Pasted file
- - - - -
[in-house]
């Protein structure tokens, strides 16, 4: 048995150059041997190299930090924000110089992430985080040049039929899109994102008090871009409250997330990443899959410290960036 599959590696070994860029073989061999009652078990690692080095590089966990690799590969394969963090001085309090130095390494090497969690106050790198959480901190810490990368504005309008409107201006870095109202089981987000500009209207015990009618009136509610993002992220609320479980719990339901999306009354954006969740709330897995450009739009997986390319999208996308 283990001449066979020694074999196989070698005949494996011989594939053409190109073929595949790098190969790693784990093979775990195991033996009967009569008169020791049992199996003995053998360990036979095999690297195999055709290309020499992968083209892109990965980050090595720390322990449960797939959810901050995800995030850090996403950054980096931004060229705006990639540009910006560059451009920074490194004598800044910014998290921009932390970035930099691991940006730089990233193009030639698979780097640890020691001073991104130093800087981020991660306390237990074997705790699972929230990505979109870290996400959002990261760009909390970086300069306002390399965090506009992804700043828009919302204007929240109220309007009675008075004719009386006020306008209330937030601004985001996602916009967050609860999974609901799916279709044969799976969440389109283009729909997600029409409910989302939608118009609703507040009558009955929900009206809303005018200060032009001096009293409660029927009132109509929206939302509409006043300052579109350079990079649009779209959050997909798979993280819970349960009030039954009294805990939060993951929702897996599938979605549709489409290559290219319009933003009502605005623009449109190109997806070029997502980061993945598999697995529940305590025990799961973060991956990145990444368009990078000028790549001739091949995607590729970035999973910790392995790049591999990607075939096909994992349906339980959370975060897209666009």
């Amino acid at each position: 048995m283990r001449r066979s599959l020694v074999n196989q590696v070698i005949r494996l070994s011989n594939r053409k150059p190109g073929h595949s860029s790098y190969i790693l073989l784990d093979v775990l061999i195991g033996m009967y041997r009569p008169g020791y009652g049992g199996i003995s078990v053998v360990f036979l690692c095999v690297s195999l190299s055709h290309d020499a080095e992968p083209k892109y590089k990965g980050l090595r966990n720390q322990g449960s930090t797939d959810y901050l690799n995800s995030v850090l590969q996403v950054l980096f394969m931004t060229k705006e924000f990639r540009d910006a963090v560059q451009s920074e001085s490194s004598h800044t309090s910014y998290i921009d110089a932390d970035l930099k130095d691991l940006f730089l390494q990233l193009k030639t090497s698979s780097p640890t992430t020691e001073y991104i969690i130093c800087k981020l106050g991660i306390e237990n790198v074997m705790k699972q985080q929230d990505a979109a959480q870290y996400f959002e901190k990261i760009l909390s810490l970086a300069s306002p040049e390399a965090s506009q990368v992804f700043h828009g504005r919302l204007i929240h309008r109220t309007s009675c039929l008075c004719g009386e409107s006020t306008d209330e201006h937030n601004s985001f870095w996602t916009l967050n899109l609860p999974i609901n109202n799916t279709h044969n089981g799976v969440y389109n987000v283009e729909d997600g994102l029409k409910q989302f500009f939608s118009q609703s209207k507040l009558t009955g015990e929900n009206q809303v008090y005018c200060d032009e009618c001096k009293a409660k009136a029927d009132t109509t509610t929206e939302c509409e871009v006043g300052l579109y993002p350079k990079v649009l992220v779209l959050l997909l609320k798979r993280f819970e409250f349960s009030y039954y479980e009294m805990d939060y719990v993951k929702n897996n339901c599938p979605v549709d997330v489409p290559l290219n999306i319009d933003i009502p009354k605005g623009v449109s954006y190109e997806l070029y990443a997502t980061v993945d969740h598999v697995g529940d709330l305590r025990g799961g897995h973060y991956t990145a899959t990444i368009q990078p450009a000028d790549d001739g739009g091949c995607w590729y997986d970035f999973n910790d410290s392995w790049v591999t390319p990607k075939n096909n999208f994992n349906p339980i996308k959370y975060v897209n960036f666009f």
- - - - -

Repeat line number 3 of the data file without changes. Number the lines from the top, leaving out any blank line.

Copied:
């Amino acid at each position: 048995m283990r001449r066979s599959l020694v074999n196989q590696v070698i005949r494996l070994s011989n594939r053409k150059p190109g073929h595949s860029s790098y190969i790693l073989l784990d093979v775990l061999i195991g033996m009967y041997r009569p008169g020791y009652g049992g199996i003995s078990v053998v360990f036979l690692c095999v690297s195999l190299s055709h290309d020499a080095e992968p083209k892109y590089k990965g980050l090595r966990n720390q322990g449960s930090t797939d959810y901050l690799n995800s995030v850090l590969q996403v950054l980096f394969m931004t060229k705006e924000f990639r540009d910006a963090v560059q451009s920074e001085s490194s004598h800044t309090s910014y998290i921009d110089a932390d970035l930099k130095d691991l940006f730089l390494q990233l193009k030639t090497s698979s780097p640890t992430t020691e001073y991104i969690i130093c800087k981020l106050g991660i306390e237990n790198v074997m705790k699972q985080q929230d990505a979109a959480q870290y996400f959002e901190k990261i760009l909390s810490l970086a300069s306002p040049e390399a965090s506009q990368v992804f700043h828009g504005r919302l204007i929240h309008r109220t309007s009675c039929l008075c004719g009386e409107s006020t306008d209330e201006h937030n601004s985001f870095w996602t916009l967050n899109l609860p999974i609901n109202n799916t279709h044969n089981g799976v969440y389109n987000v283009e729909d997600g994102l029409k409910q989302f500009f939608s118009q609703s209207k507040l009558t009955g015990e929900n009206q809303v008090y005018c200060d032009e009618c001096k009293a409660k009136a029927d009132t109509t509610t929206e939302c509409e871009v006043g300052l579109y993002p350079k990079v649009l992220v779209l959050l997909l609320k798979r993280f819970e409250f349960s009030y039954y479980e009294m805990d939060y719990v993951k929702n897996n339901c599938p979605v549709d997330v489409p290559l290219n999306i319009d933003i009502p009354k605005g623009v449109s954006y190109e997806l070029y990443a997502t980061v993945d969740h598999v697995g529940d709330l305590r025990g799961g897995h973060y991956t990145a899959t990444i368009q990078p450009a000028d790549d001739g739009g091949c995607w590729y997986d970035f999973n910790d410290s392995w790049v591999t390319p990607k075939n096909n999208f994992n349906p339980i996308k959370y975060v897209n960036f666009f």